Purpose: This study examines the effect of firm-level investor sentiment on a firm's level of financial distress. Design/methodology/approach: The authors use Bloomberg's firm-level, daily investor sentiment scores derived from firm-level news and Twitter content in a beta-regression model to explain the variability in a firm's financial distress. Findings: The results indicate that improvements (deterioration) in investor sentiment derived from both news articles and Twitter content lead to a decrease (increase) in the average firm's financial distress level. We also find that the effect of sentiment derived from Twitter on a firm's financial distress is significantly stronger than the sentiment derived from news articles. Research limitations/implications: Our proxy for financial distress is Bloomberg's financial distress measures, which may be an imperfect measure of financial distress. Our results have important implications for market participants in assessing the determinants of financial distress. Practical implications: Our sample period covers four years (2015–2019), which is determined by Bloomberg sentiment data availability. Social implications: Market participants are increasingly using social media to express views on firms and seek information that might be used to determine a firm's level of financial distress. Our study links investor sentiment derived from social media (Twitter) and traditional news articles to financial distress. Originality/value: By examining the relationship between a firm's sentiment and its financial distress, this paper advances our understanding of the factors that drive a firm's financial distress. To our knowledge, this is the first study to link US firms' investor sentiment derived from firm-level news and Twitter content to a firm's financial distress.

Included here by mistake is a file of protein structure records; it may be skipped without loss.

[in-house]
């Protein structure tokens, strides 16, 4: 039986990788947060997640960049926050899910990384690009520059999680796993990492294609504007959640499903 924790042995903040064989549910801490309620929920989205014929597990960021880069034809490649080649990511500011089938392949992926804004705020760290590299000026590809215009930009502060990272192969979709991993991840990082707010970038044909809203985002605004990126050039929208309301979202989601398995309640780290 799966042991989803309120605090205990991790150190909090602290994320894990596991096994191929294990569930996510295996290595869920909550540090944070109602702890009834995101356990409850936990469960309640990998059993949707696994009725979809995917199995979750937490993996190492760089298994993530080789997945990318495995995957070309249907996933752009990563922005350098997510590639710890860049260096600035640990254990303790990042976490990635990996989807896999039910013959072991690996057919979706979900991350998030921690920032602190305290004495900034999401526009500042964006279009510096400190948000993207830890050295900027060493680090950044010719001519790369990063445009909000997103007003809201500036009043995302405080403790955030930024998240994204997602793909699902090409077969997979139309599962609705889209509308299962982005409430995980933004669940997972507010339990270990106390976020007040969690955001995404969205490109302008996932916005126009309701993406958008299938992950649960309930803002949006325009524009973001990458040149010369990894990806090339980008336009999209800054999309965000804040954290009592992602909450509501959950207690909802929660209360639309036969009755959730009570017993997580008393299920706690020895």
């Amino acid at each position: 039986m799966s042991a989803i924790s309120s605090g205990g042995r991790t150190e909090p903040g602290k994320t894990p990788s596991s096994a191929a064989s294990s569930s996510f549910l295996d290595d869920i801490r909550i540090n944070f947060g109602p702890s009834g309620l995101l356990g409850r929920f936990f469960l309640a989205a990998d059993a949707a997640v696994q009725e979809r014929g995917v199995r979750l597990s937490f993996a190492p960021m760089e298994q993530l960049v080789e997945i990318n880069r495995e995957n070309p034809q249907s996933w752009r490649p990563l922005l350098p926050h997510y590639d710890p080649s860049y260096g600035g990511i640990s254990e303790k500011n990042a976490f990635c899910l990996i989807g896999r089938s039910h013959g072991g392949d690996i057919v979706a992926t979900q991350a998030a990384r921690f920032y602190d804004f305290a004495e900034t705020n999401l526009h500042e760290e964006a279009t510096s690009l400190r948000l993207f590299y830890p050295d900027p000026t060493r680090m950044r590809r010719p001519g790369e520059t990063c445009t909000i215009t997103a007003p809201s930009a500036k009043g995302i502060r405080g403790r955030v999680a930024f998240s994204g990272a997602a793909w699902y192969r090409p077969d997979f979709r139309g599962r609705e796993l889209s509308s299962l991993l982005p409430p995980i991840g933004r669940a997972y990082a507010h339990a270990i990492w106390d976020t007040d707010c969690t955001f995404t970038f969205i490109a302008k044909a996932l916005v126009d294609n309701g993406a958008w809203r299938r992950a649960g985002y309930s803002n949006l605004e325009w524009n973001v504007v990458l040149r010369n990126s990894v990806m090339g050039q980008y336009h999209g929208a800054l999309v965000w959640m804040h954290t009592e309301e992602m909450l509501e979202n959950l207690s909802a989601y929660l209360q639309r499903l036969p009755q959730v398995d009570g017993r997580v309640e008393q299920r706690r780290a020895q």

All Science Journal Classification (ASJC) codes
- Business, Management and Accounting (miscellaneous)